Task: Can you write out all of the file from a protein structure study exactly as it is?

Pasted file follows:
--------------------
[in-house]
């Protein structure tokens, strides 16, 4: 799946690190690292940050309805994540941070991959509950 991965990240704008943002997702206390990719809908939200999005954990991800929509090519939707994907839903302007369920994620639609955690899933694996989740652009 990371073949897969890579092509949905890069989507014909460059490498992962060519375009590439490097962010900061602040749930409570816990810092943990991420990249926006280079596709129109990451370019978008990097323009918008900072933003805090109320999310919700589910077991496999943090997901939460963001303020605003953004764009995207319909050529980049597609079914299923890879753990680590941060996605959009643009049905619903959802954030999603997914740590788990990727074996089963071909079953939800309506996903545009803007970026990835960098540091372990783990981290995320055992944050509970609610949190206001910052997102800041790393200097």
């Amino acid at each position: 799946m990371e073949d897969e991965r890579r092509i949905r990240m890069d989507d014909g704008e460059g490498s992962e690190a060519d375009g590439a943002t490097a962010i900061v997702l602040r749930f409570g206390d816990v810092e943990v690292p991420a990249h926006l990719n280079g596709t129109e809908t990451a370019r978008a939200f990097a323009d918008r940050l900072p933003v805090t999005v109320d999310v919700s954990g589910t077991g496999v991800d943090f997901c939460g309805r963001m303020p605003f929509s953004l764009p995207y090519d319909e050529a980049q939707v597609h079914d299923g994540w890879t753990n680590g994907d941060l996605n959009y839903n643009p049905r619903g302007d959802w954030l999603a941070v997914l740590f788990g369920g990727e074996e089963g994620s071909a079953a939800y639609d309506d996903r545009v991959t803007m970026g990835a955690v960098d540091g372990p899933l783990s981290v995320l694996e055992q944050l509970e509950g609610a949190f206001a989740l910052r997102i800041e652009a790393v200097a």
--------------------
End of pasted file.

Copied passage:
[in-house]
């Protein structure tokens, strides 16, 4: 799946690190690292940050309805994540941070991959509950 991965990240704008943002997702206390990719809908939200999005954990991800929509090519939707994907839903302007369920994620639609955690899933694996989740652009 990371073949897969890579092509949905890069989507014909460059490498992962060519375009590439490097962010900061602040749930409570816990810092943990991420990249926006280079596709129109990451370019978008990097323009918008900072933003805090109320999310919700589910077991496999943090997901939460963001303020605003953004764009995207319909050529980049597609079914299923890879753990680590941060996605959009643009049905619903959802954030999603997914740590788990990727074996089963071909079953939800309506996903545009803007970026990835960098540091372990783990981290995320055992944050509970609610949190206001910052997102800041790393200097």
């Amino acid at each position: 799946m990371e073949d897969e991965r890579r092509i949905r990240m890069d989507d014909g704008e460059g490498s992962e690190a060519d375009g590439a943002t490097a962010i900061v997702l602040r749930f409570g206390d816990v810092e943990v690292p991420a990249h926006l990719n280079g596709t129109e809908t990451a370019r978008a939200f990097a323009d918008r940050l900072p933003v805090t999005v109320d999310v919700s954990g589910t077991g496999v991800d943090f997901c939460g309805r963001m303020p605003f929509s953004l764009p995207y090519d319909e050529a980049q939707v597609h079914d299923g994540w890879t753990n680590g994907d941060l996605n959009y839903n643009p049905r619903g302007d959802w954030l999603a941070v997914l740590f788990g369920g990727e074996e089963g994620s071909a079953a939800y639609d309506d996903r545009v991959t803007m970026g990835a955690v960098d540091g372990p899933l783990s981290v995320l694996e055992q944050l509970e509950g609610a949190f206001a989740l910052r997102i800041e652009a790393v200097a």